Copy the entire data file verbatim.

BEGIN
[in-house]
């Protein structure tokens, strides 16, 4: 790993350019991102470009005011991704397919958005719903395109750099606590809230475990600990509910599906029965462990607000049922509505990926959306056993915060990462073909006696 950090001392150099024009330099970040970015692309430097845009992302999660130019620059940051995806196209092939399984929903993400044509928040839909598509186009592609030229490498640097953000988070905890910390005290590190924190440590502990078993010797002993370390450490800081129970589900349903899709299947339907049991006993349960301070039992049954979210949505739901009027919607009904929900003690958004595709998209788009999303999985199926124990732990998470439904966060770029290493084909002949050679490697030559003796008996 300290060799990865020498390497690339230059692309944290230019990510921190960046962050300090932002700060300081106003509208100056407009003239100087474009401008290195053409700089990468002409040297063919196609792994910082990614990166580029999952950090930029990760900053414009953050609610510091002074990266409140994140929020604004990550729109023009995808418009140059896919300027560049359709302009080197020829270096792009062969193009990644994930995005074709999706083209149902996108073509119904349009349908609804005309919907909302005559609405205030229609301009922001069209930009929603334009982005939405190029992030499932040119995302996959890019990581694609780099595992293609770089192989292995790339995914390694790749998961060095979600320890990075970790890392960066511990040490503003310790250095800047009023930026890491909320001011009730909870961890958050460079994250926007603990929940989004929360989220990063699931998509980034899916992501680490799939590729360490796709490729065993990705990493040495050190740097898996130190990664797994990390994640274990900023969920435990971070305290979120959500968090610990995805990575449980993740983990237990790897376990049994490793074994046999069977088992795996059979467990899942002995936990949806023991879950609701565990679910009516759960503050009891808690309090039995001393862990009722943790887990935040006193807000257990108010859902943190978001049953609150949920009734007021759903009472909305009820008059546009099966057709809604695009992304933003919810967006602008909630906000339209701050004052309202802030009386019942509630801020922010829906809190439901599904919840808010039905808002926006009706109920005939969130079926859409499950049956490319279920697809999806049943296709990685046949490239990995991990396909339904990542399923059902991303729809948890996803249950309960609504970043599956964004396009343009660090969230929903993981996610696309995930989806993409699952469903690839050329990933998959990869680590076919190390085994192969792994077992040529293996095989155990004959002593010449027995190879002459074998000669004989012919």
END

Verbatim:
[in-house]
């Protein structure tokens, strides 16, 4: 790993350019991102470009005011991704397919958005719903395109750099606590809230475990600990509910599906029965462990607000049922509505990926959306056993915060990462073909006696 950090001392150099024009330099970040970015692309430097845009992302999660130019620059940051995806196209092939399984929903993400044509928040839909598509186009592609030229490498640097953000988070905890910390005290590190924190440590502990078993010797002993370390450490800081129970589900349903899709299947339907049991006993349960301070039992049954979210949505739901009027919607009904929900003690958004595709998209788009999303999985199926124990732990998470439904966060770029290493084909002949050679490697030559003796008996 300290060799990865020498390497690339230059692309944290230019990510921190960046962050300090932002700060300081106003509208100056407009003239100087474009401008290195053409700089990468002409040297063919196609792994910082990614990166580029999952950090930029990760900053414009953050609610510091002074990266409140994140929020604004990550729109023009995808418009140059896919300027560049359709302009080197020829270096792009062969193009990644994930995005074709999706083209149902996108073509119904349009349908609804005309919907909302005559609405205030229609301009922001069209930009929603334009982005939405190029992030499932040119995302996959890019990581694609780099595992293609770089192989292995790339995914390694790749998961060095979600320890990075970790890392960066511990040490503003310790250095800047009023930026890491909320001011009730909870961890958050460079994250926007603990929940989004929360989220990063699931998509980034899916992501680490799939590729360490796709490729065993990705990493040495050190740097898996130190990664797994990390994640274990900023969920435990971070305290979120959500968090610990995805990575449980993740983990237990790897376990049994490793074994046999069977088992795996059979467990899942002995936990949806023991879950609701565990679910009516759960503050009891808690309090039995001393862990009722943790887990935040006193807000257990108010859902943190978001049953609150949920009734007021759903009472909305009820008059546009099966057709809604695009992304933003919810967006602008909630906000339209701050004052309202802030009386019942509630801020922010829906809190439901599904919840808010039905808002926006009706109920005939969130079926859409499950049956490319279920697809999806049943296709990685046949490239990995991990396909339904990542399923059902991303729809948890996803249950309960609504970043599956964004396009343009660090969230929903993981996610696309995930989806993409699952469903690839050329990933998959990869680590076919190390085994192969792994077992040529293996095989155990004959002593010449027995190879002459074998000669004989012919």